My tuppence ha'penny worth on the Bishop.
'Art' (with-a-capital-A) is arguably the product of a particular technological regime, that of print, and the printed book, which is also that of the framed painting, the proscenium arch in the theatre, the rise of the modern autonomous subject, the nation state, the separation of the arts, and the emergence of distinct institutions, galleries, concert halls etc... in which the arts take place. The 'white cube' is the exemplary space of contemporary art, and also paradigmatic of this separation. The new media are in effect a new technological regime, in which Art, as it understood, no longer fits. The debate that Bishop's essay has started seems to revisit some of the questions opened by Derrida in The Postcard back in 1980 concerning literature.
". . . an entire epoch of so-called literature, if not all of it, cannot survive a certain technological regime of telecommunications (in this respect the political regime is secondary). Neither can philosophy, or psychoanalysis. Or love letters. . . . Refound here the American student with whom we had coffee last Saturday, the one who was looking for a thesis subject (comparative literature). I suggested to her something on the telephone in the literature of the 20th century (and beyond), starting with, for example, the telephone lady in Proust or the figure of the American operator, and then asking the question of the effects of the most advanced telematics on whatever would still remain of literature. I spoke to her about microprocessors and computer terminals, she seemed somewhat disgusted. She told me that she still loved literature (me too, I answered her, mais si, mais si). Curious to know what she understood by this." (Derrida, 1987: 197, 204)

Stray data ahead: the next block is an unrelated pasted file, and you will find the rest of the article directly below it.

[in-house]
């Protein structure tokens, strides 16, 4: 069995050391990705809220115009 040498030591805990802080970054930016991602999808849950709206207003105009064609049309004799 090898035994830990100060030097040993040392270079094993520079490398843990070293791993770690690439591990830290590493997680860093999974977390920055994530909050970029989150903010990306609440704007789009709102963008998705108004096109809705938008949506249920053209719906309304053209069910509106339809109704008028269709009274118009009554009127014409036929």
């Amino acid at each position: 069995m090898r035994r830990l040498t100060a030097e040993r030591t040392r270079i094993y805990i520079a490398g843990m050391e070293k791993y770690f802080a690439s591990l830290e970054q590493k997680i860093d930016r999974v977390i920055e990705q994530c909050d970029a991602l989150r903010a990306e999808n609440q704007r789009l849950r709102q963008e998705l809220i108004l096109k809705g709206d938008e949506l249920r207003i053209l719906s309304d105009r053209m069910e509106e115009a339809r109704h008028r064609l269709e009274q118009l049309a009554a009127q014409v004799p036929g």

Bishop is a bit like the American student here I think...
J. Hillis Miller suggests that ‘one of Derrida’s main points in The Post Card is that it is a feature of the new regime of telecommunications to break down the inside/outside dichotomies that presided over the old print culture’. He goes on to propose that the ‘postcard stands as a proleptic anticipation of the publicity and openness of the new communications regimes’. This new regime involves ‘the breakdown of traditional boundaries between inside and outside brought about by new communication technologies... the new electronic space, the space of television, cinema, telephone, videos, fax, e-mail, hypertext, and the Internet, has profoundly altered the economies of the self, the home, the workplace, the university, and the nation-state’s politics.’ Hillis Miller claims that these ‘were traditionally ordered around the firm boundaries of an inside-outside dichotomy, whether those boundaries were the walls between the home’s privacy and all the world outside or the borders between the nation-state and its neighbours. The new technologies invade the home and the nation. They confound all these inside/outside divisions’.
By coincidence 1980 was also the year In 1980 Sherrie Rabinowitz and Kit Galloway linked two large live projections of streets in New York and Los Angeles in their ‘public communication sculpture’ HOLE-IN-SPACE, which might stand for art's movement out of the white cube and into the great outdoors.
Professor of Media Theory and History
Lancaster Institute for Contemporary Arts